How To Add Contrast To Landscape Photos

Sunrise in the Mojave / Photo by Steve Berardi

Sunrise in the Mojave / Photo by Steve Berardi

Adding contrast to a landscape photo is one way to make it a more compelling image. When we think of the word “contrast” we usually think about contrasting colors or brightness. But, there’s also another type of contrast that you can capture in your images: subjective contrast.

Here’s a quick look at the different types of contrast and how you can capture them in your images:

Color Contrast

The most common way of adding more contrast to your images is photographing a scene with strong contrasting colors. With landscape photography, this is usually pretty easy to do around the “golden hours” — where you’ll likely have some of your scene in the shade while the rest of the scene is extra saturated with that warm light of sunrise or sunset. [Read more...]

How To Photograph the Upcoming Lunar Eclipse

Lunar Eclipse (2011) / Photo by Steve Berardi

Lunar Eclipse (2011) / Photo by Steve Berardi

On April 14/15, there will be a total lunar eclipse. It’ll be visible from most of the US, Canada, and Central America, and parts of South America (see map).

In a total eclipse, the moon turns red (due to the way the light from the Sun is scattered as it passes through our atmosphere), and it’s truly a beautiful sight!

Here are some tips for photographing the eclipse: [Read more...]

Write For PhotoNaturalist and Earn $40!

When I first started PhotoNaturalist over five years ago, my original vision was to have lots of different photographers writing about their experiences and sharing their knowledge with other nature photographers.

My father and I have done most of the writing here on PN up until now, but now that PhotoNaturalist is generating a stable income every month, I’d like to start featuring more guest writers on the blog. We can offer $40 per post. [Read more...]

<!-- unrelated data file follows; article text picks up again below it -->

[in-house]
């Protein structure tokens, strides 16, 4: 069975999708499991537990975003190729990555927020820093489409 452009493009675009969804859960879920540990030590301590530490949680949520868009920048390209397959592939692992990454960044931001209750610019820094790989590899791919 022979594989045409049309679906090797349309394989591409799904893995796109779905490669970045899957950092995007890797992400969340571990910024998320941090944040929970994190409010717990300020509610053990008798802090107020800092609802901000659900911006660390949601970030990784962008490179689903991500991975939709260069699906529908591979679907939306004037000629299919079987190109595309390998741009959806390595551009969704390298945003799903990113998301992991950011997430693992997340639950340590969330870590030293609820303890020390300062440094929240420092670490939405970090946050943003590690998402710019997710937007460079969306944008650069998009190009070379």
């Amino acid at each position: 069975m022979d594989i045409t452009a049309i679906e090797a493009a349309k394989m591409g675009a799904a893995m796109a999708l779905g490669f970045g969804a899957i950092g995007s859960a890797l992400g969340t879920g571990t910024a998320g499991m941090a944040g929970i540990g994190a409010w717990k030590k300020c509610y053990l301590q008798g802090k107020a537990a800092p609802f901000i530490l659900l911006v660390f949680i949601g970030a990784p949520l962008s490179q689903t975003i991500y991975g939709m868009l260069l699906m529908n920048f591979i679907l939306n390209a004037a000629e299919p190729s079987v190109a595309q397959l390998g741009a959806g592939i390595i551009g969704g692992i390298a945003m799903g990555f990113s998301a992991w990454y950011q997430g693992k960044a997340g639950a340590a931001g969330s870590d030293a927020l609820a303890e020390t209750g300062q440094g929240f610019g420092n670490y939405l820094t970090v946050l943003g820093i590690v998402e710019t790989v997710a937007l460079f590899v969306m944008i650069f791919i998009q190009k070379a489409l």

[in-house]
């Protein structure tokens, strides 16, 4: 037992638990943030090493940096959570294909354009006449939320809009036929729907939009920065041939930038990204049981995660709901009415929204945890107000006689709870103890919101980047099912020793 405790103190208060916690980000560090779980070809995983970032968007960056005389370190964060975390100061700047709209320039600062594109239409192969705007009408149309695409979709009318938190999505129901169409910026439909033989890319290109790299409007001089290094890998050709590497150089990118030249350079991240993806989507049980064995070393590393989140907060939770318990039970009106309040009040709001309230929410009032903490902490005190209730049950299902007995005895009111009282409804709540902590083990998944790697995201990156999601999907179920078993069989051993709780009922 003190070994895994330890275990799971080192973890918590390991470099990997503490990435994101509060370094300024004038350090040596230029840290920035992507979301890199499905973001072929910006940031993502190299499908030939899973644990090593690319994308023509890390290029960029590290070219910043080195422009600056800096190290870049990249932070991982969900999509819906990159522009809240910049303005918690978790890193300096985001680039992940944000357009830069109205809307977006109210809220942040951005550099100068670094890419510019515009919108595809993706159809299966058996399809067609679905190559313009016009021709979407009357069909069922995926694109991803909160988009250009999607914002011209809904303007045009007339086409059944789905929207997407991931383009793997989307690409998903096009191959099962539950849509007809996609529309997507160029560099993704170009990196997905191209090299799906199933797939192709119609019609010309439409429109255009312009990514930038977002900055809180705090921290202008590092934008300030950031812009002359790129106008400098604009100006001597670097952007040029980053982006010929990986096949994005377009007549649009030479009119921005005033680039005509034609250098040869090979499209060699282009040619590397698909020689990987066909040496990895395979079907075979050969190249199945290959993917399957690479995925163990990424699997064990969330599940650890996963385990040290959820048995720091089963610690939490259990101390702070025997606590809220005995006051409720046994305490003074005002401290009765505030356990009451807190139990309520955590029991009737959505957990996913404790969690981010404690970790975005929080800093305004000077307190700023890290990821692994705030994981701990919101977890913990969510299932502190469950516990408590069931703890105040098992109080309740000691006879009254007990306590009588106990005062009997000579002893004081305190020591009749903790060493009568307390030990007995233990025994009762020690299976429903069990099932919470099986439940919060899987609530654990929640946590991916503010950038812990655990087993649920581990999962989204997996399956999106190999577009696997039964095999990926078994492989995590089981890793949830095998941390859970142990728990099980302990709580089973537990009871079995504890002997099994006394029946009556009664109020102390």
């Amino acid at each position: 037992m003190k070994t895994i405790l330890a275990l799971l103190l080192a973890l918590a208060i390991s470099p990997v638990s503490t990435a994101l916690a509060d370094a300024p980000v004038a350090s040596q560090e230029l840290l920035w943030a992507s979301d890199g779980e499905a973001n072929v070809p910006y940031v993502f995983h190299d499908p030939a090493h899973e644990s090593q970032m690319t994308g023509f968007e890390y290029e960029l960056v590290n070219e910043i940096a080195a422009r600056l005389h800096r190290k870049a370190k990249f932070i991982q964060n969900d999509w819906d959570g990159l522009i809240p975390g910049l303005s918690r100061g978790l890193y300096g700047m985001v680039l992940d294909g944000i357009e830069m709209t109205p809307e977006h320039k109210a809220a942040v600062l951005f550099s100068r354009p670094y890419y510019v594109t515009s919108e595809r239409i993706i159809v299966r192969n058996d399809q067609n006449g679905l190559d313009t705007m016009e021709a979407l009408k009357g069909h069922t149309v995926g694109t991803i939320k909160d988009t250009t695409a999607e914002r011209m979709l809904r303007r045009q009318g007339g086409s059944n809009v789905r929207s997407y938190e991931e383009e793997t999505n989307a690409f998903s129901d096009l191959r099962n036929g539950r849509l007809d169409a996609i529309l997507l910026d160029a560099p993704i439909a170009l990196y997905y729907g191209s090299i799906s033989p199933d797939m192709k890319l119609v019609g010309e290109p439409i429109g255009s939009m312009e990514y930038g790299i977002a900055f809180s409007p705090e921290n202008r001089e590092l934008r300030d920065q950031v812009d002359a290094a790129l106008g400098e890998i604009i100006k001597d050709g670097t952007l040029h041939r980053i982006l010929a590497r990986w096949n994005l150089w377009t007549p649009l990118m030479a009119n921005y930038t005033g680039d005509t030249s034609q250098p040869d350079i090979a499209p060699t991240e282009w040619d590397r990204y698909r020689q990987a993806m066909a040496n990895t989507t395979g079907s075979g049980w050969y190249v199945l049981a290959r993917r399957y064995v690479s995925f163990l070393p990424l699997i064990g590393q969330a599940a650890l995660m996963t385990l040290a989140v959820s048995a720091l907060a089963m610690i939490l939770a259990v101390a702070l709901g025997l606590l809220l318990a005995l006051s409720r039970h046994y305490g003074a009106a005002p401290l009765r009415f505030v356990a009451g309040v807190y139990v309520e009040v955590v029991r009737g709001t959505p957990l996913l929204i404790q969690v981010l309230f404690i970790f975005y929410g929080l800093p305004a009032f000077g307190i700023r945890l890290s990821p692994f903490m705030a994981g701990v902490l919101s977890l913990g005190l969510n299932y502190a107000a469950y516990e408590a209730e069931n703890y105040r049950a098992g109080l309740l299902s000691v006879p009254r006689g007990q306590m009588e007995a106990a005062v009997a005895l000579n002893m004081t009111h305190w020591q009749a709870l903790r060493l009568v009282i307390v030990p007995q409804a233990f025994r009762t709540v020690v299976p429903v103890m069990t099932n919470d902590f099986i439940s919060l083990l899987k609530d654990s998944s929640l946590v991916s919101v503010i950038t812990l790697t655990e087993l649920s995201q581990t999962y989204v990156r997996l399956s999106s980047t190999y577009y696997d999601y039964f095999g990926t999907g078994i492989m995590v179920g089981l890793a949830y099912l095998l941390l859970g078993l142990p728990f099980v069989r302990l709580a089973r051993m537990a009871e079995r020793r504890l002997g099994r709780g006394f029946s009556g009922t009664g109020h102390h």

What Is Tripod Load Capacity?

When you’re shopping for a tripod, one of the more confusing numbers you’ll run into is the tripod’s “load capacity.” It sounds pretty simple: shouldn’t that just be the maximum weight the tripod can handle?

Well, it’s a little more complicated than that, and unfortunately there’s no universal standard for determining the load capacity. So, one manufacturer might say their tripod can handle 20 lbs, while another manufacturer’s standards would rate that exact same tripod at 30 lbs. [Read more...]

How to Reduce Noise in Your Photos

Noise is that ugly discoloration that makes your photos look “grainy” (like in the image on the right, where the noise has been exaggerated to make it more clear). It’s one of the most annoying things you’ll have to deal with in digital images.

Although you’ll never get rid of noise completely, there are a few things you can do to reduce it so it’s barely noticeable by the viewer: [Read more...]

Introduction to Insect Macro Photography (Part III) – Composition and Focusing

Photo by Huub de Waard / Male marmalade hover fly: Magnification 5, f/14, ISO 100 and 1/250 sec

Photo by Huub de Waard / Male marmalade hover fly: Magnification 5, f/14, ISO 100 and 1/250 sec

This is the final part (III) of a guest post by Huub de Waard, an exceptional photographer who specializes in close-up shots of insects. After reading his post, be sure to check out more of his awesome photos at his website. And, if you’re also interested in writing a guest post here on PhotoNaturalist, please contact me, thanks! –Steve

Composition is more difficult for microphotography than for other types of nature photography.

Your subject might be an insect or a spider sitting on a difficult-to-reach place. Add the fact that you need to approach very carefully to not disturb your subject and you have a bit of a tricky situation. There are no golden rules to help you solve this one. Play around with composition until you get something that works.

In microphotography, you want to simplify your image as much as you possibly can. Fill up as much of your frame as possible with the subject. Have your focus as sharp as possible and don’t be afraid to experiment with different angles to find the one with the most aesthetic appeal. Photos at high magnification have a corresponding shallow depth of field, so precise control over the location of focus is critical. This requires not only artistic decisions about what part of the subject should be tack sharp, but also technical decisions about how to make the most of this sharpness. [Read more...]